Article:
I’ve been a fan of the British Library Crime Classics series for many years, whose purpose is to bring to modern readers long-forgotten classics or overlooked gems from the golden age of crime, generally thought to have been between the wars (although there are titles in the series from earlier and much later in time). This is a highly recommended collection of books, for those looking for something from a more sedate, bygone age of writing.
The 12.30 From Croydon by Freeman Wills Crofts is an inverted murder. That is to say that it’s quite the opposite to a ‘whodunnit’, which is the standard fare of these kind of novels. In an inverted murder we know right from the start who the killer is, as often the story is told from the murderer’s point of view. The plot usually involves a degree of suspense, of a cat and mouse aspect to the investigation, and generally there is an element of psychology woven into the story. These are all fine qualities in crime fiction, and it often acts as a refreshing change to the more intricately-plotted yet bafflingly complex narratives of the whodunnit.
This particular novel details the financial troubles and romantic yearnings of Charles Swinburn, who one day decides that the answer to his problems is to murder a member of his family, in order to inherit a sum of money which will give him a future more hopeful than the bleak one it promises to be. We follow his plotting and the intricacies of how he commits the murder, and then see things very much from his viewpoint as the police investigation takes over and he comes under the scrutiny of Inspector French.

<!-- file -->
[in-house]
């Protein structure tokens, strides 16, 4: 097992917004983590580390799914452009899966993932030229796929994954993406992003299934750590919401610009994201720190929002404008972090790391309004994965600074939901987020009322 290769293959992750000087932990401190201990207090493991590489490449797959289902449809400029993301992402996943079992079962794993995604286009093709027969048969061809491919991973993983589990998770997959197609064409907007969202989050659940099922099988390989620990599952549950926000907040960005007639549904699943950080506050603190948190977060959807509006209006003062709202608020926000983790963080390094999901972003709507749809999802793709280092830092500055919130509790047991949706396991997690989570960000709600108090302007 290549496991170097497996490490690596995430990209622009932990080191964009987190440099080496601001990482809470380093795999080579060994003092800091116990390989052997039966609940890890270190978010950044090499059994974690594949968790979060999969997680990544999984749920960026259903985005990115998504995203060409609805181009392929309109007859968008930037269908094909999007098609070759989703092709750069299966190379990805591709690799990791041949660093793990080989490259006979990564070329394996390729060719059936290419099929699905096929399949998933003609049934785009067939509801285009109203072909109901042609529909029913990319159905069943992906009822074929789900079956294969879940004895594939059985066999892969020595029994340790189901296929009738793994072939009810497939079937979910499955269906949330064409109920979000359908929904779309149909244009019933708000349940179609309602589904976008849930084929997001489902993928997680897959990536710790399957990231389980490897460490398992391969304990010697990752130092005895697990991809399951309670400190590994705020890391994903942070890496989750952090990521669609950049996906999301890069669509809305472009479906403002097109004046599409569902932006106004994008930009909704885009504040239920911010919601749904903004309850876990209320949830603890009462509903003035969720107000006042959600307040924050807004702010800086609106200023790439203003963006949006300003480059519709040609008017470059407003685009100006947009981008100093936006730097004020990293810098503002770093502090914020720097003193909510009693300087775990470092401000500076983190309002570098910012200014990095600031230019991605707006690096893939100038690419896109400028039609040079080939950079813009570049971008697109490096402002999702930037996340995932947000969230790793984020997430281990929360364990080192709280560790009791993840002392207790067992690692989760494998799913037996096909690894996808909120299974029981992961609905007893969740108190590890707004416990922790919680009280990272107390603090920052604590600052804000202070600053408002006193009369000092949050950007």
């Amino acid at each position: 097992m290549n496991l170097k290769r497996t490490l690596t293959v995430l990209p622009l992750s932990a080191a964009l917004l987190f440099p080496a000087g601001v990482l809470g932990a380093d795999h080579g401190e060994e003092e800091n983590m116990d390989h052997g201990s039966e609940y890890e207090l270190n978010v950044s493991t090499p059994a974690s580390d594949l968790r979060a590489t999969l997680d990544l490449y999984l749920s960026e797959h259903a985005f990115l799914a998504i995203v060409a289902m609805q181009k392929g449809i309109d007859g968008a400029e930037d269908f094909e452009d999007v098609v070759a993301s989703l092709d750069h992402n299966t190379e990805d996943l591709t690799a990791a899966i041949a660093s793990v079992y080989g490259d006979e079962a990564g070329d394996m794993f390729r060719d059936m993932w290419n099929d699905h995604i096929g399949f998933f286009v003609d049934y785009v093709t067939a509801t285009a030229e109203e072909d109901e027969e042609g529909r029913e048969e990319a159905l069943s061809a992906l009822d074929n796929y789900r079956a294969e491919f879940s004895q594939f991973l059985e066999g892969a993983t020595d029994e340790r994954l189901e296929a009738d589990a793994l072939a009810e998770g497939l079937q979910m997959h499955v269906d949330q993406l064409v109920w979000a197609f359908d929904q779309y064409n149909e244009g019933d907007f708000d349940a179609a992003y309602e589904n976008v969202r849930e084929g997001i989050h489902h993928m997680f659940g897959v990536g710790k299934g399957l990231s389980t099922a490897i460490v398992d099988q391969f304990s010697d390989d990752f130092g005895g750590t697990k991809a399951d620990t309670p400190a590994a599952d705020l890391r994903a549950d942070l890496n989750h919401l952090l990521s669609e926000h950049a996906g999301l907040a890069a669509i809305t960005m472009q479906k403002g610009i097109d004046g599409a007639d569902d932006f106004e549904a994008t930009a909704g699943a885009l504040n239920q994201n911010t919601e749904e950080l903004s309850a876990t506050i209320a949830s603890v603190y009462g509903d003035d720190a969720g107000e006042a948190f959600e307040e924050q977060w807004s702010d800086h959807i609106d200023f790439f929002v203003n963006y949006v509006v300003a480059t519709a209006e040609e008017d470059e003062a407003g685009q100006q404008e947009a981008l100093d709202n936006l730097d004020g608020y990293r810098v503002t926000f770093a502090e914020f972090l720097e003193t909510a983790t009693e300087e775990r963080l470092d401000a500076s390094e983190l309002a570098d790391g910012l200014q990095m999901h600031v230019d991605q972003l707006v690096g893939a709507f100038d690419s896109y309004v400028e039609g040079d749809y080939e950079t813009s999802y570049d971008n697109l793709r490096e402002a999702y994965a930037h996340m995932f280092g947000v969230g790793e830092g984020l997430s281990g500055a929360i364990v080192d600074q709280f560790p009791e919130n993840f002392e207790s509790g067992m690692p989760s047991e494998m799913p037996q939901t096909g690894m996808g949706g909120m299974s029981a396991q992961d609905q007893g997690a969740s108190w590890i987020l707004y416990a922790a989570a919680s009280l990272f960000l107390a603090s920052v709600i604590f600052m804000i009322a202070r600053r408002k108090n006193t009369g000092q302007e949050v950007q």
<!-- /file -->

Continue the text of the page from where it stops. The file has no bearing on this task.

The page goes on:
There is a great deal of suspense created by the format of the novel, and the pacing is well formed. There are a few twists and turns. For a novel originally published in 1934 it is rather well-written and will definitely appeal to a modern reader, although the final two chapters are a bit heavy on exposition, as the detective explains the elements of the story that put him onto certain paths with the investigation. Nevertheless, this is a wonderful read, and adds another welcome credit to the Crime Classic series. As such, it comes recommended for aficionados of crime fiction from the golden age.